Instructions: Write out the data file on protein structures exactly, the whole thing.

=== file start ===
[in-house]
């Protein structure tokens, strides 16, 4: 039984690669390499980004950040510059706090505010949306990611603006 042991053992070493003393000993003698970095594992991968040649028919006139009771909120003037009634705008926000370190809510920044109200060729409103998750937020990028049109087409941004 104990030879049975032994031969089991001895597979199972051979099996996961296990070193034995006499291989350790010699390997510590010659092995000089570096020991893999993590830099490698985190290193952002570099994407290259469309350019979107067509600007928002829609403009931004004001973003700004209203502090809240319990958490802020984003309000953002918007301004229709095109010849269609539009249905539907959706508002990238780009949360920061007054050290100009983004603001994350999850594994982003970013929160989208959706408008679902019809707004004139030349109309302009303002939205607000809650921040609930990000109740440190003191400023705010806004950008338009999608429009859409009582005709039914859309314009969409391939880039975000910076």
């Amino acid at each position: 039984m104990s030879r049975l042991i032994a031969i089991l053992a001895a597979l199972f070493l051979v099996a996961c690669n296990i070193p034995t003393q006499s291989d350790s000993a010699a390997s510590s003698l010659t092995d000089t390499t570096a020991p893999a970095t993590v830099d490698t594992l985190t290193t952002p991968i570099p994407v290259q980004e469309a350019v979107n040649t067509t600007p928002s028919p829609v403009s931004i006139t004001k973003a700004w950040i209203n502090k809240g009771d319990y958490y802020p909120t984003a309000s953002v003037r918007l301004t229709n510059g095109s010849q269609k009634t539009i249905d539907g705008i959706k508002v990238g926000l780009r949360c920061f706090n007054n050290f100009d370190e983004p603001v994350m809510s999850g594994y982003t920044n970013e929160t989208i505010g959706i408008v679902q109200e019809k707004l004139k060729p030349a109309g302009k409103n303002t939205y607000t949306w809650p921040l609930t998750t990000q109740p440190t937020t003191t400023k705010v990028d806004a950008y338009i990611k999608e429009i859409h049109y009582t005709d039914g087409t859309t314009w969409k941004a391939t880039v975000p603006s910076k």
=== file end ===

[in-house]
């Protein structure tokens, strides 16, 4: 039984690669390499980004950040510059706090505010949306990611603006 042991053992070493003393000993003698970095594992991968040649028919006139009771909120003037009634705008926000370190809510920044109200060729409103998750937020990028049109087409941004 104990030879049975032994031969089991001895597979199972051979099996996961296990070193034995006499291989350790010699390997510590010659092995000089570096020991893999993590830099490698985190290193952002570099994407290259469309350019979107067509600007928002829609403009931004004001973003700004209203502090809240319990958490802020984003309000953002918007301004229709095109010849269609539009249905539907959706508002990238780009949360920061007054050290100009983004603001994350999850594994982003970013929160989208959706408008679902019809707004004139030349109309302009303002939205607000809650921040609930990000109740440190003191400023705010806004950008338009999608429009859409009582005709039914859309314009969409391939880039975000910076």
């Amino acid at each position: 039984m104990s030879r049975l042991i032994a031969i089991l053992a001895a597979l199972f070493l051979v099996a996961c690669n296990i070193p034995t003393q006499s291989d350790s000993a010699a390997s510590s003698l010659t092995d000089t390499t570096a020991p893999a970095t993590v830099d490698t594992l985190t290193t952002p991968i570099p994407v290259q980004e469309a350019v979107n040649t067509t600007p928002s028919p829609v403009s931004i006139t004001k973003a700004w950040i209203n502090k809240g009771d319990y958490y802020p909120t984003a309000s953002v003037r918007l301004t229709n510059g095109s010849q269609k009634t539009i249905d539907g705008i959706k508002v990238g926000l780009r949360c920061f706090n007054n050290f100009d370190e983004p603001v994350m809510s999850g594994y982003t920044n970013e929160t989208i505010g959706i408008v679902q109200e019809k707004l004139k060729p030349a109309g302009k409103n303002t939205y607000t949306w809650p921040l609930t998750t990000q109740p440190t937020t003191t400023k705010v990028d806004a950008y338009i990611k999608e429009i859409h049109y009582t005709d039914g087409t859309t314009w969409k941004a391939t880039v975000p603006s910076k």